We are delighted to welcome artist & filmmaker George Clark to introduce this screening and to take part in a discussion about his work following the programme.
Sites & Rites is a new configuration of artist George Clark’s ongoing ‘Eyemo rolls’ project, a series that interleaves his 35mm film footage with works by other artists. Developed as a means to think about the cinema as a space of montage and a site of cultural entanglement, this programme considers contested territories and ritual actions. Filmmaker and activist Mok Chui-Yu explores the origins of the struggle of Hong Kong’s intellectual youth while Barbara McCullough’s water ritual shows reclaimed space in Los Angeles. Other works include Tito & Tita’s feline screen-test Director’s Cat, Maori artist Shannon Te Ao’s reading of poetry to house-plants, and Ismal Muntaha’s arresting depiction of Indonesian community rituals in Terra Na Sae.
Text by George Clark
EYEMO ROLLS DUBLIN
Begun in 2011 and consisting of over 200 individual 35mm film rolls, Eyemo Rolls was developed as a means to respond to the work of other artists, think about cultural entanglement and the cinema as a locality situated between places. Each time it is shown the rolls are specially selected for each venue. The assembly for Dublin responds to the cinema space as site for ritual and reclaiming of space.
Ranging from rituals of water to fire, the artists works propose cinema as a site of resistance, a place to reclaim space and rethink how art and politics function in daily life.
Works featured in this programme include filmmaker and activist Mok Chiu Yu’s portrait of the anti-colonial struggle of Hong Kong’s intellectual youth in Letter to the Young Intellectuals of Hong Kong (1978) while Barbara McCullough explores how the African diaspora reclaimed space in the contested territory of South Central Los Angeles in Water Ritual #1: An Urban Rite of Purification (1979). Other works include the collective Tito & Tita’s feline screen-test Director’s Cat (2013) and Maori artist Shannon Te Ao’s reading of poetry to house plants, marking points of translation between plants, animals and humans. Ismal Muntaha’s Terra Na Sae (2018) captures the collectives rituals and actions of Indonesia’s Jatiwangi art Factory from farming to a ceramic concert with 11,000 participants and this will be followed by a final work entitled The Scent of Jati Trees made by George Clark as part of West Java West Yorkshire Cooperative Movement, an ongoing collaboration with Jatiwangi Art Factory that explores how art functions in industrial postcolonial landscapes and as part of daily life.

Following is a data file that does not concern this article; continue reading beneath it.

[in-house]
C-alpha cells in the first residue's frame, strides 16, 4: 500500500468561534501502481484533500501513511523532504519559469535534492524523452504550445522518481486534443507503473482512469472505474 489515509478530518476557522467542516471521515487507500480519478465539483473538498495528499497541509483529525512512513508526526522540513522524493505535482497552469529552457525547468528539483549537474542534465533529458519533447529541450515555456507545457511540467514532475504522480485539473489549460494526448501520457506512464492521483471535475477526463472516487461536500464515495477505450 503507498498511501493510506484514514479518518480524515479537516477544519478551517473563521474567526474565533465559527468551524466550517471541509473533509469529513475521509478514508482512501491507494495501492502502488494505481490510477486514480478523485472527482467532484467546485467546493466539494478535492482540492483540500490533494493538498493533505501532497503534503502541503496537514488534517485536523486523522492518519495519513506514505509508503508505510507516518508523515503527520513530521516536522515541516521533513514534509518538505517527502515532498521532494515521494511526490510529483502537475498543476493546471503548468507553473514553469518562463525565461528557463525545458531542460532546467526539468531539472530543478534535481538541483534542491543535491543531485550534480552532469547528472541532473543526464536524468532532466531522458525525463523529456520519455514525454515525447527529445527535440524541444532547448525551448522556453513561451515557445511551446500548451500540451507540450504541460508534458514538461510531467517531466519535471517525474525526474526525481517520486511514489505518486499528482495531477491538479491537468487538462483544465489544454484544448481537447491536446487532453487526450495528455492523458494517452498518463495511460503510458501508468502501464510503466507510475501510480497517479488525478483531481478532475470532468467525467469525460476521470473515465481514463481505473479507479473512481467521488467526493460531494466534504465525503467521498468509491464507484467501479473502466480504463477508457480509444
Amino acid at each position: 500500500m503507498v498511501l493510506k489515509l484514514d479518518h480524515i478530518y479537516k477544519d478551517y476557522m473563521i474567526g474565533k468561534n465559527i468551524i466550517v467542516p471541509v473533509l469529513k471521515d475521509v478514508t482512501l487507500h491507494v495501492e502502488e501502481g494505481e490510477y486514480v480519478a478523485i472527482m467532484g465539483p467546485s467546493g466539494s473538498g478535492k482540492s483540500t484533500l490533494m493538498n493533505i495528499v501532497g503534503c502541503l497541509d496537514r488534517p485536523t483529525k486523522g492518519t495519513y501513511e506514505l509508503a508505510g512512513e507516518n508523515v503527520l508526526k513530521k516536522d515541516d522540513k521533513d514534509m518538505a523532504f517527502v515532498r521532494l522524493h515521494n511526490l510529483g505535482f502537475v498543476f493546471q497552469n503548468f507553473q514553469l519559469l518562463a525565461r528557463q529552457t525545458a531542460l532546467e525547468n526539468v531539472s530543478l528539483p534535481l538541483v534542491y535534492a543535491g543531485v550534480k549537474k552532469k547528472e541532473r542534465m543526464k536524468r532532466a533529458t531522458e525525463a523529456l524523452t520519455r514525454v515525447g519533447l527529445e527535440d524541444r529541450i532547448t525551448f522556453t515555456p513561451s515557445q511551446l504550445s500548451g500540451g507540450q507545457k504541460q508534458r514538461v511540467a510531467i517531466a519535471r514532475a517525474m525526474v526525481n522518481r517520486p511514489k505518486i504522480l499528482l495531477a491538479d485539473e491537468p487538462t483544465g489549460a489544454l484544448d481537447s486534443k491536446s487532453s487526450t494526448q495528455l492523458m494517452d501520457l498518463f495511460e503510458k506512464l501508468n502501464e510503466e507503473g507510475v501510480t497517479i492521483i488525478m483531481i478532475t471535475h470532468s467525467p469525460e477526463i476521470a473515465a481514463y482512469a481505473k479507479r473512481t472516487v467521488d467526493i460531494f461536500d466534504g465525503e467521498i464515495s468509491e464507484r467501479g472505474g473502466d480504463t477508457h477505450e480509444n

These works aim to collapse space and time and bring diverse places together from the Philippines to Aotearoa New Zealand, from Los Angeles to Hong Kong. Each pairing seeks to find new spatial and social relationships to counter rupture and displacement. Each work is drawn from a particular geography but also blurs the line between them.
Thanks to participating artists; Barbara McCullough, Mok Chiu Yu & Li Ching, Shannon Te Ao, Ismal Muntaha and Tito & Titas
Text by George Clark
1. Eyemo roll #1, #2, #3
George Clark, USA, 35mm, colour, silent, 4min
First rolls filmed with Eyemo Camera in Sylmar, California between 17 December 2011
2. Water Ritual #1: An Urban Rite of Purification
Barbara McCullough, b&w, sound, 1979, 35mm, 6 mins
Barbara McCullough’s Water Ritual is one of the most original films of the LA Rebellion, the radical work of Black independent cinema from Los Angeles. Her landmark work blends black feminism, experimental cinema and ritual. Working in collaboration with the performer Yolanda Vidato, Water Ritual explores the struggle to mark and create space within the blighted urban landscapes of southern Los Angeles. Consisting of a series of symbolic actions drawing on African traditions and iconography, the film seeks to activate the viewer as a participant and as McCullough has stated ‘extract the magical from the seemingly mundane.’